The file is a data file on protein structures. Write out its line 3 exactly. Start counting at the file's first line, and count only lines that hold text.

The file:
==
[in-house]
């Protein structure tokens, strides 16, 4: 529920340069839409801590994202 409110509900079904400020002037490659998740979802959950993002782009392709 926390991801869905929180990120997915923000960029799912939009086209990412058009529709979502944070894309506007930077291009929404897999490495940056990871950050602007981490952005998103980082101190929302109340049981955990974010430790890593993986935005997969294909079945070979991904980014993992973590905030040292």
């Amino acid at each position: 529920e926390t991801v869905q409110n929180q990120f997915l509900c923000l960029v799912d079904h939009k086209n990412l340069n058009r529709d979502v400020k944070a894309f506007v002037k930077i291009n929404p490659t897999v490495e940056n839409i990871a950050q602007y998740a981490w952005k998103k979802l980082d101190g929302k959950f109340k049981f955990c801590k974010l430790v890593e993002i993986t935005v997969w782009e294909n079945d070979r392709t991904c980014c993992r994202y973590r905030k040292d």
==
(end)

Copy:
């Amino acid at each position: 529920e926390t991801v869905q409110n929180q990120f997915l509900c923000l960029v799912d079904h939009k086209n990412l340069n058009r529709d979502v400020k944070a894309f506007v002037k930077i291009n929404p490659t897999v490495e940056n839409i990871a950050q602007y998740a981490w952005k998103k979802l980082d101190g929302k959950f109340k049981f955990c801590k974010l430790v890593e993002i993986t935005v997969w782009e294909n079945d070979r392709t991904c980014c993992r994202y973590r905030k040292d």